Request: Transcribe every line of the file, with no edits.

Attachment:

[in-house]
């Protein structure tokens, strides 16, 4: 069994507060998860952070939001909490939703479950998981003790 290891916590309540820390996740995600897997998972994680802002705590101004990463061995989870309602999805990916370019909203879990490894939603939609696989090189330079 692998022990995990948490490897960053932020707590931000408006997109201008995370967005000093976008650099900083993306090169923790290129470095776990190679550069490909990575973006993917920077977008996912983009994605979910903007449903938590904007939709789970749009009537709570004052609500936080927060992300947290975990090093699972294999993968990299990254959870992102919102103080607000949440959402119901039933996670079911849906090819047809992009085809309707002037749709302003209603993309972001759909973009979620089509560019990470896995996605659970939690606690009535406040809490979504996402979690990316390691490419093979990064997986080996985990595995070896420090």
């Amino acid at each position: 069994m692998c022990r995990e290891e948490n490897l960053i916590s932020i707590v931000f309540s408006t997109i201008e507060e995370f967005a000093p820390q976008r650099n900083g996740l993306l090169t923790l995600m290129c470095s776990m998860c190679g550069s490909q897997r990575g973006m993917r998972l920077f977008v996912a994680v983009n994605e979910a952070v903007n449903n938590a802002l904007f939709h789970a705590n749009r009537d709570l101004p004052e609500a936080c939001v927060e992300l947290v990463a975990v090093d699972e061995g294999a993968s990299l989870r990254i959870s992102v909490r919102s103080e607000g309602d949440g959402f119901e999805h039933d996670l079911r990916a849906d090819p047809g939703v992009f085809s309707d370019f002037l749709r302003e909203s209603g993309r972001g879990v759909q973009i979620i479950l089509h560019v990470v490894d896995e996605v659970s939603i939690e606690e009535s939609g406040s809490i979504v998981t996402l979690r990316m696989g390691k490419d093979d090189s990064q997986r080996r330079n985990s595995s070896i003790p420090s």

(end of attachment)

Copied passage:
[in-house]
């Protein structure tokens, strides 16, 4: 069994507060998860952070939001909490939703479950998981003790 290891916590309540820390996740995600897997998972994680802002705590101004990463061995989870309602999805990916370019909203879990490894939603939609696989090189330079 692998022990995990948490490897960053932020707590931000408006997109201008995370967005000093976008650099900083993306090169923790290129470095776990190679550069490909990575973006993917920077977008996912983009994605979910903007449903938590904007939709789970749009009537709570004052609500936080927060992300947290975990090093699972294999993968990299990254959870992102919102103080607000949440959402119901039933996670079911849906090819047809992009085809309707002037749709302003209603993309972001759909973009979620089509560019990470896995996605659970939690606690009535406040809490979504996402979690990316390691490419093979990064997986080996985990595995070896420090």
């Amino acid at each position: 069994m692998c022990r995990e290891e948490n490897l960053i916590s932020i707590v931000f309540s408006t997109i201008e507060e995370f967005a000093p820390q976008r650099n900083g996740l993306l090169t923790l995600m290129c470095s776990m998860c190679g550069s490909q897997r990575g973006m993917r998972l920077f977008v996912a994680v983009n994605e979910a952070v903007n449903n938590a802002l904007f939709h789970a705590n749009r009537d709570l101004p004052e609500a936080c939001v927060e992300l947290v990463a975990v090093d699972e061995g294999a993968s990299l989870r990254i959870s992102v909490r919102s103080e607000g309602d949440g959402f119901e999805h039933d996670l079911r990916a849906d090819p047809g939703v992009f085809s309707d370019f002037l749709r302003e909203s209603g993309r972001g879990v759909q973009i979620i479950l089509h560019v990470v490894d896995e996605v659970s939603i939690e606690e009535s939609g406040s809490i979504v998981t996402l979690r990316m696989g390691k490419d093979d090189s990064q997986r080996r330079n985990s595995s070896i003790p420090s």